There is a fairly new term that has been floating around for the past few weeks: Fake News. The implication is that journalists and media are making up lies in order to promote their political persuasion.
I remember how different things were when I grew up. The radio played music or aired comedy shows for the better part of each hour leaving only a few minutes to broadcast the news, sports and weather. We had a weekly community newspaper and one daily paper from the nearby city. The test pattern started and ended the television day which was filled mostly with live programs and commercials. Often we didn't even know about events that occurred in another geographic area for several days.
Now we have twenty-four hour television with an almost unlimited number of channels that offer breaking news for crimes and events that are occurring live throughout the entire world. Global newspapers can be found quickly through simple internet clicks. We have become accustomed to having instant access to any information we want or need.
In psychology we learn that opinions are merely thoughts and it is therefore easy to find differing opinions on any topic. Both thoughts and opinions can change quickly, especially if new information is available.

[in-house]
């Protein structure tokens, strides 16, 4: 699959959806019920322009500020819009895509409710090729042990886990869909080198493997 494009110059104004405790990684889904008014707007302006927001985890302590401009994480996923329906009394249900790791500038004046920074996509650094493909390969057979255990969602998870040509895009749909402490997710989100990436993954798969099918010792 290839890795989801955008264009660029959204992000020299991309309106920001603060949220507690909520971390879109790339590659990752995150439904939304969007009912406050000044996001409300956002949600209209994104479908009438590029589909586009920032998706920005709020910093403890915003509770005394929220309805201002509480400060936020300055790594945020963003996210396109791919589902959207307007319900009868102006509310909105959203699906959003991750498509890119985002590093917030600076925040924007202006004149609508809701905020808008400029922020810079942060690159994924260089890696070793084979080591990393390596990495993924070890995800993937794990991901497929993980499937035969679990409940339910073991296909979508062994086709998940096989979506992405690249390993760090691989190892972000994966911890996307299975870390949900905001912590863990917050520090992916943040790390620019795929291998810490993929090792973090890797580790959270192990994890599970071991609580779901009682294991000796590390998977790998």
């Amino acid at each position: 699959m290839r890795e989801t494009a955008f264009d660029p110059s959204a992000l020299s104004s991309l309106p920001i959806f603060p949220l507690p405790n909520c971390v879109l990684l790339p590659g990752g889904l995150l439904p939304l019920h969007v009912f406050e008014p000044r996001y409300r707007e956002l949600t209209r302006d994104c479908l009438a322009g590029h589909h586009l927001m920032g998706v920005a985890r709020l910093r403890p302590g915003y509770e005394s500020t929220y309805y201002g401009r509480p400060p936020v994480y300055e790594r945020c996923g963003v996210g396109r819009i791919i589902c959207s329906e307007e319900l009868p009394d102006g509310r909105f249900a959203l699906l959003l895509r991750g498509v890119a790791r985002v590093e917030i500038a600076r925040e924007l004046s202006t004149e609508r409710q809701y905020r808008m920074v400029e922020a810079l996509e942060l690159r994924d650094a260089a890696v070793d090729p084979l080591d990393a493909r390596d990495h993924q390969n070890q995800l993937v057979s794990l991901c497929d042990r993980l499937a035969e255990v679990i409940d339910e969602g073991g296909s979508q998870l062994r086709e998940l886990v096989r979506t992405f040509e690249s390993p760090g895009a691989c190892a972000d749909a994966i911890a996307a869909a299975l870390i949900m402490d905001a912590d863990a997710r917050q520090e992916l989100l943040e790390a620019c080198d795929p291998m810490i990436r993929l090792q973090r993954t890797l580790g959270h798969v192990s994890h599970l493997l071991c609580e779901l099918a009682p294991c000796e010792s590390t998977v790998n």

I think that it must be difficult for media sources today considering all the expectations for them to provide interesting twenty-four hour programming, If a channel's mandate is to focus on politics, it must come up with guests and topics that will attract the viewer no matter how little news is generated by politicians that day or week. As a result, the anchors and guests have to take what they have, repeat it and "spin" it so that people will continue to tune in.
Think about what might happen if you and your friends were sitting together for hours at a time talking about politics. After the most recent current event is recounted, there might be some "What if... " statements or speculation about why that occurred or even what might happen next. It wouldn't take long until "perhaps" is quoted as fact.
Because the internet is not regulated, anyone can post anything they want. Thoughts, opinions and not necessarily truth.
Here's some advice that might help you to sort things out:
1. Don't assume that everything you read, hear or see is accurate.
2. Keep in mind the fact that demand for news and continuous broadcasting has created a vacuum that needs to be filled by the media.
3. Let go! Most of what is discussed or written is not in your sphere of control. You don't have to listen to or read everything that is available and you sure don't have to fix things.
4. Remember to make healthy choices and balance your life instead of focusing only on the news reports.
And now I would like to invite you to claim your Free Instant Access to a complimentary list of 10 Steps to Making Your Life an Adventure when you visit http://lindahancock.com
From Dr. Linda Hancock, Registered Psychologist and Registered Social Worker